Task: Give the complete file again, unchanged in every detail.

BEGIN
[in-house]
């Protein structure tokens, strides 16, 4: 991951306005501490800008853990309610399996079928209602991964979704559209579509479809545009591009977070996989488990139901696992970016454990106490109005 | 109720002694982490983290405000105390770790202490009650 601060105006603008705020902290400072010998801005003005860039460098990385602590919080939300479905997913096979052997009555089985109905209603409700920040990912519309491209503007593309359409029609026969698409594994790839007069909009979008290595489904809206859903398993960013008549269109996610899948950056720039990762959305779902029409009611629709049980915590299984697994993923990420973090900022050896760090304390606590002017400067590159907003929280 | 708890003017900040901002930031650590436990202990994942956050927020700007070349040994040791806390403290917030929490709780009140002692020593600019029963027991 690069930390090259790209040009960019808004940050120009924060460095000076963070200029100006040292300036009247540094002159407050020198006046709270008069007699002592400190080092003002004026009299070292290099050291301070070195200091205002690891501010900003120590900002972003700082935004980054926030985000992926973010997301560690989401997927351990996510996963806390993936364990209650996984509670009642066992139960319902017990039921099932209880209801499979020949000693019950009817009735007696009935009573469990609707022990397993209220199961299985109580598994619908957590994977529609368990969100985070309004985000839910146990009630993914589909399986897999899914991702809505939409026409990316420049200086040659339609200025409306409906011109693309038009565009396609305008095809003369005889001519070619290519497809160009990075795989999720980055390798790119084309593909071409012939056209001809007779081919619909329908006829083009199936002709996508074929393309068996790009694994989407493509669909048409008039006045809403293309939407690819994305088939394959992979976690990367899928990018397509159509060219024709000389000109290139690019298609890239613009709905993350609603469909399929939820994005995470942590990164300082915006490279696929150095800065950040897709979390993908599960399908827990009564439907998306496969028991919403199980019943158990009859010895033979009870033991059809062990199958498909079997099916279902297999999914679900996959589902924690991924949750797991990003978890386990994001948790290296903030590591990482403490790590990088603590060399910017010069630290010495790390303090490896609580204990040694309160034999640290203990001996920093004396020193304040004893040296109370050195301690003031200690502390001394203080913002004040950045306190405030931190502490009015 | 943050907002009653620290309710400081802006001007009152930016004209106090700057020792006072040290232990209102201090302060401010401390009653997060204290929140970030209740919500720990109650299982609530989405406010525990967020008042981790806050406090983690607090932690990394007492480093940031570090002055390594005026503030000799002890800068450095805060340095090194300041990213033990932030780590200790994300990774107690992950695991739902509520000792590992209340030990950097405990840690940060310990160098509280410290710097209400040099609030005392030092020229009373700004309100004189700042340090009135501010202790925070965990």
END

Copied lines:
[in-house]
């Protein structure tokens, strides 16, 4: 991951306005501490800008853990309610399996079928209602991964979704559209579509479809545009591009977070996989488990139901696992970016454990106490109005 | 109720002694982490983290405000105390770790202490009650 601060105006603008705020902290400072010998801005003005860039460098990385602590919080939300479905997913096979052997009555089985109905209603409700920040990912519309491209503007593309359409029609026969698409594994790839007069909009979008290595489904809206859903398993960013008549269109996610899948950056720039990762959305779902029409009611629709049980915590299984697994993923990420973090900022050896760090304390606590002017400067590159907003929280 | 708890003017900040901002930031650590436990202990994942956050927020700007070349040994040791806390403290917030929490709780009140002692020593600019029963027991 690069930390090259790209040009960019808004940050120009924060460095000076963070200029100006040292300036009247540094002159407050020198006046709270008069007699002592400190080092003002004026009299070292290099050291301070070195200091205002690891501010900003120590900002972003700082935004980054926030985000992926973010997301560690989401997927351990996510996963806390993936364990209650996984509670009642066992139960319902017990039921099932209880209801499979020949000693019950009817009735007696009935009573469990609707022990397993209220199961299985109580598994619908957590994977529609368990969100985070309004985000839910146990009630993914589909399986897999899914991702809505939409026409990316420049200086040659339609200025409306409906011109693309038009565009396609305008095809003369005889001519070619290519497809160009990075795989999720980055390798790119084309593909071409012939056209001809007779081919619909329908006829083009199936002709996508074929393309068996790009694994989407493509669909048409008039006045809403293309939407690819994305088939394959992979976690990367899928990018397509159509060219024709000389000109290139690019298609890239613009709905993350609603469909399929939820994005995470942590990164300082915006490279696929150095800065950040897709979390993908599960399908827990009564439907998306496969028991919403199980019943158990009859010895033979009870033991059809062990199958498909079997099916279902297999999914679900996959589902924690991924949750797991990003978890386990994001948790290296903030590591990482403490790590990088603590060399910017010069630290010495790390303090490896609580204990040694309160034999640290203990001996920093004396020193304040004893040296109370050195301690003031200690502390001394203080913002004040950045306190405030931190502490009015 | 943050907002009653620290309710400081802006001007009152930016004209106090700057020792006072040290232990209102201090302060401010401390009653997060204290929140970030209740919500720990109650299982609530989405406010525990967020008042981790806050406090983690607090932690990394007492480093940031570090002055390594005026503030000799002890800068450095805060340095090194300041990213033990932030780590200790994300990774107690992950695991739902509520000792590992209340030990950097405990840690940060310990160098509280410290710097209400040099609030005392030092020229009373700004309100004189700042340090009135501010202790925070965990």